Hotels’ efforts to embrace coworking are likely to dwindle after the pandemic has passed, according to JLL.
Jessica Jahns, head of hotels & hospitality research, EMEA, JLL, said: “There’s a strong probability that day-usage may dwindle as offices gradually welcome back greater numbers of employees.
“It will very much depend on demand, with much of that coming right now, for example, from flat sharers who find working from their home a challenge, as well as those on a freelance or contract basis.”
Jahns added: “Across all real estate sectors, more cross-sector collaboration is needed and is now emerging. That’s particularly true for the hospitality industry as it seeks new ways of operating after a long period of closure and low occupancy. It’s about turning redundant areas into much-needed revenue.”
It’s also about more than just the room rate alone. “It opens up new possibilities for the hospitality sector, offering a range of services, from breakfasts to coffee, lunch or even dinner,” said Jahns. “Some hotels are throwing in other freebies such as access to leisure facilities although of course that depends on local Covid-19 restrictions.”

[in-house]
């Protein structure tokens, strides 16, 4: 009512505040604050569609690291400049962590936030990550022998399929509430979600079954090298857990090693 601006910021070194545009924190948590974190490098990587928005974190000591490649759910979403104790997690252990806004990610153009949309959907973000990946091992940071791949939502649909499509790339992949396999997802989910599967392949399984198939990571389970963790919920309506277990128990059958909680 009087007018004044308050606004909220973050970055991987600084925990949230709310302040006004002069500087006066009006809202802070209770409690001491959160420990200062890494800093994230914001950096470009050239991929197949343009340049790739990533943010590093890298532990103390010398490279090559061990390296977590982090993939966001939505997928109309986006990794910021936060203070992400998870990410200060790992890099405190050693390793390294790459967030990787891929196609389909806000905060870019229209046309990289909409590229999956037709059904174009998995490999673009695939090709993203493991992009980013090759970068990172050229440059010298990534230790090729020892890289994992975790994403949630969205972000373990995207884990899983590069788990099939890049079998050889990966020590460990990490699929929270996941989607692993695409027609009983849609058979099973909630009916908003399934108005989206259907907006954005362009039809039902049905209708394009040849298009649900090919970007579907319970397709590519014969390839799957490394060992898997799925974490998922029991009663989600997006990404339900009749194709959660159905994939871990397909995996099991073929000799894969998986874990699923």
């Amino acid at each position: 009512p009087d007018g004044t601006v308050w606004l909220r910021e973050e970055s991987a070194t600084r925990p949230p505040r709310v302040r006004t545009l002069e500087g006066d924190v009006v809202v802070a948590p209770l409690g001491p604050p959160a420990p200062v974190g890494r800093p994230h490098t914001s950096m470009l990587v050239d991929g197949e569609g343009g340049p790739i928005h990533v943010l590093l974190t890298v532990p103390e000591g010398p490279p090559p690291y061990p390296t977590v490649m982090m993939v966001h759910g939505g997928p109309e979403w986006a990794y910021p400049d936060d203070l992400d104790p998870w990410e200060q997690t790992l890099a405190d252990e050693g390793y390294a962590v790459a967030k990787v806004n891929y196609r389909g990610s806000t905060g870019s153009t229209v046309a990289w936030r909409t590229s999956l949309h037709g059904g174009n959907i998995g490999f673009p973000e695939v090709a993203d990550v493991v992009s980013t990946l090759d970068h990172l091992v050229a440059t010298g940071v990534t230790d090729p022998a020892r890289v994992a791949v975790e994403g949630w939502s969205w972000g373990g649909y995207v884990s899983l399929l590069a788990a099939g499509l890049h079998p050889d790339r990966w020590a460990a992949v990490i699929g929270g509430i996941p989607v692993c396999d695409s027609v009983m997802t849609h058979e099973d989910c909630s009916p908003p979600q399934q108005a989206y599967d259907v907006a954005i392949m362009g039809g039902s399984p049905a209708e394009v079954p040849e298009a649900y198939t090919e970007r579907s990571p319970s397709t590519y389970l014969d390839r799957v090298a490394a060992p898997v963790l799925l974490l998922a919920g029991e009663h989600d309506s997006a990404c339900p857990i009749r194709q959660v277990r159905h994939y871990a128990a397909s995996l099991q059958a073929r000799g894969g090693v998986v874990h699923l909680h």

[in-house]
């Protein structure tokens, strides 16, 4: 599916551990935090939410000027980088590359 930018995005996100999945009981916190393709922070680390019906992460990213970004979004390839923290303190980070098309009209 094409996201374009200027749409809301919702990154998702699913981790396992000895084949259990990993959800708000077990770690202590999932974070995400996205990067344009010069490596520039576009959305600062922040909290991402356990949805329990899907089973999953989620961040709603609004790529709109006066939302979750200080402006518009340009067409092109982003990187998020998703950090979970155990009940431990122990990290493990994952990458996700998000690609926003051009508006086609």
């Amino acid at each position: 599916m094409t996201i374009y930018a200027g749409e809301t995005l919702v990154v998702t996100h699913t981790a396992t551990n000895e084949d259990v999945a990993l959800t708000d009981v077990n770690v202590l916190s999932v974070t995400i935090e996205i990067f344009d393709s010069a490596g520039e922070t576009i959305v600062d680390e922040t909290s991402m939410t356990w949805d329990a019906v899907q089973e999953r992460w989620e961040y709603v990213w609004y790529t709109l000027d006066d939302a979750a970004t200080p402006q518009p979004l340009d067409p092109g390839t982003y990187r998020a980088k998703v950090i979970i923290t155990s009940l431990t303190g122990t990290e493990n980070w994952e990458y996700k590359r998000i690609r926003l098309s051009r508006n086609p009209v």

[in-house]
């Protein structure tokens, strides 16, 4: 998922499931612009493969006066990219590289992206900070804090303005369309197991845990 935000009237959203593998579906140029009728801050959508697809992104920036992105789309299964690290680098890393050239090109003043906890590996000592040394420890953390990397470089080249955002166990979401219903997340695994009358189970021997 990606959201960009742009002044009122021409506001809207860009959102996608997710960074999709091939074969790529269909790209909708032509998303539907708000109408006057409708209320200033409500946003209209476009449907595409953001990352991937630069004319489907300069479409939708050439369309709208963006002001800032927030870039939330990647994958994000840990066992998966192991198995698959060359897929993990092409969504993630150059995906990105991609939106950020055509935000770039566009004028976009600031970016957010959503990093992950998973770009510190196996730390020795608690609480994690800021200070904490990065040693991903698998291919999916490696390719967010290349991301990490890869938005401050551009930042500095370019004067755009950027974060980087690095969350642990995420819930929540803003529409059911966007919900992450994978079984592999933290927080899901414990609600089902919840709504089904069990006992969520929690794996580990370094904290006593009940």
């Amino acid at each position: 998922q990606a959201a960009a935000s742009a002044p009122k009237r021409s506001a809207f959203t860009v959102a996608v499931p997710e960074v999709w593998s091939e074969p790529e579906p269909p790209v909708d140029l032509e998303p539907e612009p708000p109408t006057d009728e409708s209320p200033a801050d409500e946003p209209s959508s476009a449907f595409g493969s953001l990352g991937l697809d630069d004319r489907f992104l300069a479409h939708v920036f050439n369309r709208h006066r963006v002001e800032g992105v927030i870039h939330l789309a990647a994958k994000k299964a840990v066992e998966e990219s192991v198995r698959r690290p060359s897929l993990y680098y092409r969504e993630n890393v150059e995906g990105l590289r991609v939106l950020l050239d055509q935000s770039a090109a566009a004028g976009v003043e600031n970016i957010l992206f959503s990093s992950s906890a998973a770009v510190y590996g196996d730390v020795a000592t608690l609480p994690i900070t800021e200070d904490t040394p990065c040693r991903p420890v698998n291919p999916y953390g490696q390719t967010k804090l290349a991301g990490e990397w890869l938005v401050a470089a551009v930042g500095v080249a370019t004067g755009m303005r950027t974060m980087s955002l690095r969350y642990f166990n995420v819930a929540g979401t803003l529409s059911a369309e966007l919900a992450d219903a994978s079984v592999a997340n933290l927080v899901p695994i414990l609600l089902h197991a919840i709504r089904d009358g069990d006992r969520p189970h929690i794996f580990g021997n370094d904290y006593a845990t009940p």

The appeal of the work-from-hotel model was strongest in cities, Jahns said – especially with the shift back to living in high rise apartments in urban centres over the past decade.
“Large cities where people face pressures such as smaller living spaces or busy commutes are where hotels can most likely step in,” she said.
Oliver Hoath, senior project manager, Tétris EMEA Hotels, added: “We’ve seen more hotel clients looking to optimise the space they already have, in terms of front-of-house and business centre offerings that can be adapted to suit flexible working.
“They’re a good fit because cost of conversion is generally low as the space often already caters to conferencing or face-to-face meetings.”